It’s an opportunity to exclusively feature premium content. Consumers like it when quality content is separated from the rest. It reduces decision fatigue, and they’re willing to pay for it. Shows like The White Lotus are on HBO Max for a reason. Everybody benefits. But if The White Lotus was on YouTube, competing for attention with Logan Paul videos and celebrity Mean Tweets clips, then it would be easier for the show to get lost in the mix. The same is true in audio.

A label-owned streaming service is also an opportunity to add more value to the artists. One of the reasons why more artists want ownership of their work is not necessarily because they’re dogmatic about ownership. It’s because the value they currently get in return isn’t enough to justify giving it up. If the labels owned streaming distribution, they could add more value to artists through prominent features, offering artists access to streaming insights, fan-club-streaming connections, and more.

On the consumer side though, the last thing people want to do is pay for another service. Consumers are price-sensitive and streaming payouts are low to begin with. But without a middleman to pay, the rights holder could retain that money to pay its staff, price a service competitively to grow, and bank on increasing profits since the company has what many consumers ultimately want. Again, Disney+ grew by making its service free for 6 months for Verizon customers and it’s still cheaper than Netflix. A similar structure could work for a label-owned streaming service.

For short-form video, it’s harder to compete with what TikTok has built. The power is in its flexibility. Triller has tried to push a more music-centric version but has had numerous problems over the years. I would be surprised if a label ever tried to build its own version, but given how quickly TikTok has grown (and how quickly it could shut down in the U.S.), it shows that music will always be integral in the evolution of social media.

The deals and acquisitions to make it happen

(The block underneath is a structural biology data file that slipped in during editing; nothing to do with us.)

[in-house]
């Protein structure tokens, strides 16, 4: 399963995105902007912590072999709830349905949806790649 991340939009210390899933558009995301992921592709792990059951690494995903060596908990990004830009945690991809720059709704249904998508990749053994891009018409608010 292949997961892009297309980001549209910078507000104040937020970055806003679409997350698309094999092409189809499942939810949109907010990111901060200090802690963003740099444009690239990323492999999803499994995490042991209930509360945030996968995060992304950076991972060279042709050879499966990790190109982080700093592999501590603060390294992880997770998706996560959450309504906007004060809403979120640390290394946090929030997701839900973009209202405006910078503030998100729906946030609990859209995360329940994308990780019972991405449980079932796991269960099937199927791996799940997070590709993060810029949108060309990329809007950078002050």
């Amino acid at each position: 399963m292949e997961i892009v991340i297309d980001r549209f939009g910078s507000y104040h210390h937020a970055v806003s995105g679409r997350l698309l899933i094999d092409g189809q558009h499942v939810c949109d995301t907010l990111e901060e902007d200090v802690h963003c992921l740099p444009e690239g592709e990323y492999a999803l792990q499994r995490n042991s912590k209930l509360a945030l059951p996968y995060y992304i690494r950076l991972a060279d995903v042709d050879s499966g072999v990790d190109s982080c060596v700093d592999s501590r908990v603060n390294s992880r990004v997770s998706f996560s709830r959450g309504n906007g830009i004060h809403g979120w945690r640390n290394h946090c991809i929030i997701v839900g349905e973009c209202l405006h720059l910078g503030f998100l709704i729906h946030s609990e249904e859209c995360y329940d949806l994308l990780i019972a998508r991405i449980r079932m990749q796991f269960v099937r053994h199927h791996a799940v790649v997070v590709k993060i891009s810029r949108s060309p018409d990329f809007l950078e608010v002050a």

If anyone makes a splash soon, I would put my money on Warner Music Group. The label has made big investments and acquisitions in emerging technology. In recent years it has made investments in Roblox, Dapper Labs, media outlets like HipHopDX, and record labels like 300 Entertainment. Former CEO Stephen Cooper believed in the fragmented landscape and wanted Warner to have a hand in every pot.

Now, Warner has a new CEO, Robert Kyncl, who was YouTube’s former chief business officer. He’s the first big tech exec to run a major label and clearly wants to invest in technology and innovation. Len Blavatnik, who owns a majority of WMG and other media businesses, likely wanted Kyncl in charge given the work he’s done to monetize content distribution. I’m sure that 2023 will bring more big moves and splashes.

Building a streaming service from the ground up is tough work, especially for non-tech companies. But an acquisition may be a faster and cheaper approach. Apple acquired Beats by Dre largely for its nascent music streaming service, which was used to launch Apple Music.

The record labels could do the same. If they are willing to spend a few hundred million dollars on a publishing catalog, then they may be willing to spend the same amount on a streaming service.

The most attractive acquisition targets in music streaming are Tidal, SoundCloud, or Audiomack. Tidal was acquired from Block in 2021. I doubt that the business is for sale, but if the right offer comes along, I’m sure Jack Dorsey would pick the phone up and listen. Is the Universal-Tidal partnership on streaming payouts the start of more to come?

SoundCloud has continued to show strong numbers in recent years. It has had big investments from Sirius XM and other investors who may eventually want to see a return. But SoundCloud is more focused on independent artists than major label artists. The cultures may not line up. The same is true for Audiomack. It has a good advertising-based streaming business and strong growth in Africa. But any record label that acquires a company like that would likely try to turn it into a paid service, which would conflict with its current strategy.

For years, people have compared music to gaming as a lesson in monetization. The narrative is that music execs have tunnel vision on monetizing content, while gaming execs thought bigger and gave the content away for free, monetized the add-ons, and made more money as a result.

I previously thought the comparison was unfair and lacked context, but there’s something to be said for the mentality shift. Owning the distribution channels isn’t just about monetizing more content. It’s an opportunity to add more value to the business and to the artists who sign to these labels.

Music is always the first tech medium to be disrupted, but its companies are often the last to adapt to the changes. It could be time to flip that narrative, and it’s better late than never.

Dan Runcie

Dan Runcie

Founder of Trapital